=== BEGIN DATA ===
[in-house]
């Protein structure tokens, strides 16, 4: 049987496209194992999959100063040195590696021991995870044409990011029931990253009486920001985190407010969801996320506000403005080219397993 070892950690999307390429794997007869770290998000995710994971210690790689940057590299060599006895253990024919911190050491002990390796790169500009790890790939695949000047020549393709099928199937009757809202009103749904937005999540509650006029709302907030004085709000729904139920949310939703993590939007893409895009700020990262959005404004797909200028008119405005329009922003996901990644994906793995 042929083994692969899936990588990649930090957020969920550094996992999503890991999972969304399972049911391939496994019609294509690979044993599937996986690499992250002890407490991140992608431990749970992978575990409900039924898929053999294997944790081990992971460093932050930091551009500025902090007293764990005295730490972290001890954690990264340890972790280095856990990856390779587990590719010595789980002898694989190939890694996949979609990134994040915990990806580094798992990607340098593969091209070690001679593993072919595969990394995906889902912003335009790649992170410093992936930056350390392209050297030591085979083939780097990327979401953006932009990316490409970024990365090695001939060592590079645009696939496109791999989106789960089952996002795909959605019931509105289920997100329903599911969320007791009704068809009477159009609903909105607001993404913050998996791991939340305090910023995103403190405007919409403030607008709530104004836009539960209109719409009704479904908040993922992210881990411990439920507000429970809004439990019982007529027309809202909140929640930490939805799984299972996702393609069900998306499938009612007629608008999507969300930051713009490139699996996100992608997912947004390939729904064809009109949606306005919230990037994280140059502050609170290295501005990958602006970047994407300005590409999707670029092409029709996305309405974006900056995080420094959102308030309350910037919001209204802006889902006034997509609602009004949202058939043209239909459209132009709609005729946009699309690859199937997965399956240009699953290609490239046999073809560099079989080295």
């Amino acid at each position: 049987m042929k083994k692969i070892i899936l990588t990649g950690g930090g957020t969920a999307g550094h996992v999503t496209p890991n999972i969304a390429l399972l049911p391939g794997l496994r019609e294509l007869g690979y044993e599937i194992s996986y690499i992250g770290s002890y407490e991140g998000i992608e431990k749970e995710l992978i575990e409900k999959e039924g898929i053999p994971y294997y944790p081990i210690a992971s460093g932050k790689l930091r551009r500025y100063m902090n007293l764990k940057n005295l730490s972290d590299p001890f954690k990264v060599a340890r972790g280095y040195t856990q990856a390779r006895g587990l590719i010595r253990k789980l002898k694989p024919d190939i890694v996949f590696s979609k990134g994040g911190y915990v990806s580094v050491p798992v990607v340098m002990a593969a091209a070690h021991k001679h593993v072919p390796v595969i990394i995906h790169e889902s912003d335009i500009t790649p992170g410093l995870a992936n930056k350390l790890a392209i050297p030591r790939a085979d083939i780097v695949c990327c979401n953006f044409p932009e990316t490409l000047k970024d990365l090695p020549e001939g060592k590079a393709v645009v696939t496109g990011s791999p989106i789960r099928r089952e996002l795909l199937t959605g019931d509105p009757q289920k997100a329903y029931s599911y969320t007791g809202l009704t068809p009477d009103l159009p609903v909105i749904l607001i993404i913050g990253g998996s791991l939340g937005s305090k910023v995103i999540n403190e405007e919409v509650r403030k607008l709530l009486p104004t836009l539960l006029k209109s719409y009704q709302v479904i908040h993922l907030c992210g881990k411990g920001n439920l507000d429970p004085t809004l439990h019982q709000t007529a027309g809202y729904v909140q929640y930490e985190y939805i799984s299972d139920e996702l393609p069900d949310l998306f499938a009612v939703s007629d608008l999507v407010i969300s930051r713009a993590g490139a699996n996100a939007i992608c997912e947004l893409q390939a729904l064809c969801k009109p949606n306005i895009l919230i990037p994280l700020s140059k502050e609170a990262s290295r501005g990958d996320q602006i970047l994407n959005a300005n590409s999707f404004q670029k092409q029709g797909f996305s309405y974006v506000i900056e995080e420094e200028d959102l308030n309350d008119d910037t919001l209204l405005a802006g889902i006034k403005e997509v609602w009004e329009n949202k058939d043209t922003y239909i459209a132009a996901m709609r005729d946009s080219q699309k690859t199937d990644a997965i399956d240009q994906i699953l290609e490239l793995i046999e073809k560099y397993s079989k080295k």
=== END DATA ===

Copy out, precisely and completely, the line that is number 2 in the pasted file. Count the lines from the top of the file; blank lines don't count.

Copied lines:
């Protein structure tokens, strides 16, 4: 049987496209194992999959100063040195590696021991995870044409990011029931990253009486920001985190407010969801996320506000403005080219397993 070892950690999307390429794997007869770290998000995710994971210690790689940057590299060599006895253990024919911190050491002990390796790169500009790890790939695949000047020549393709099928199937009757809202009103749904937005999540509650006029709302907030004085709000729904139920949310939703993590939007893409895009700020990262959005404004797909200028008119405005329009922003996901990644994906793995 042929083994692969899936990588990649930090957020969920550094996992999503890991999972969304399972049911391939496994019609294509690979044993599937996986690499992250002890407490991140992608431990749970992978575990409900039924898929053999294997944790081990992971460093932050930091551009500025902090007293764990005295730490972290001890954690990264340890972790280095856990990856390779587990590719010595789980002898694989190939890694996949979609990134994040915990990806580094798992990607340098593969091209070690001679593993072919595969990394995906889902912003335009790649992170410093992936930056350390392209050297030591085979083939780097990327979401953006932009990316490409970024990365090695001939060592590079645009696939496109791999989106789960089952996002795909959605019931509105289920997100329903599911969320007791009704068809009477159009609903909105607001993404913050998996791991939340305090910023995103403190405007919409403030607008709530104004836009539960209109719409009704479904908040993922992210881990411990439920507000429970809004439990019982007529027309809202909140929640930490939805799984299972996702393609069900998306499938009612007629608008999507969300930051713009490139699996996100992608997912947004390939729904064809009109949606306005919230990037994280140059502050609170290295501005990958602006970047994407300005590409999707670029092409029709996305309405974006900056995080420094959102308030309350910037919001209204802006889902006034997509609602009004949202058939043209239909459209132009709609005729946009699309690859199937997965399956240009699953290609490239046999073809560099079989080295």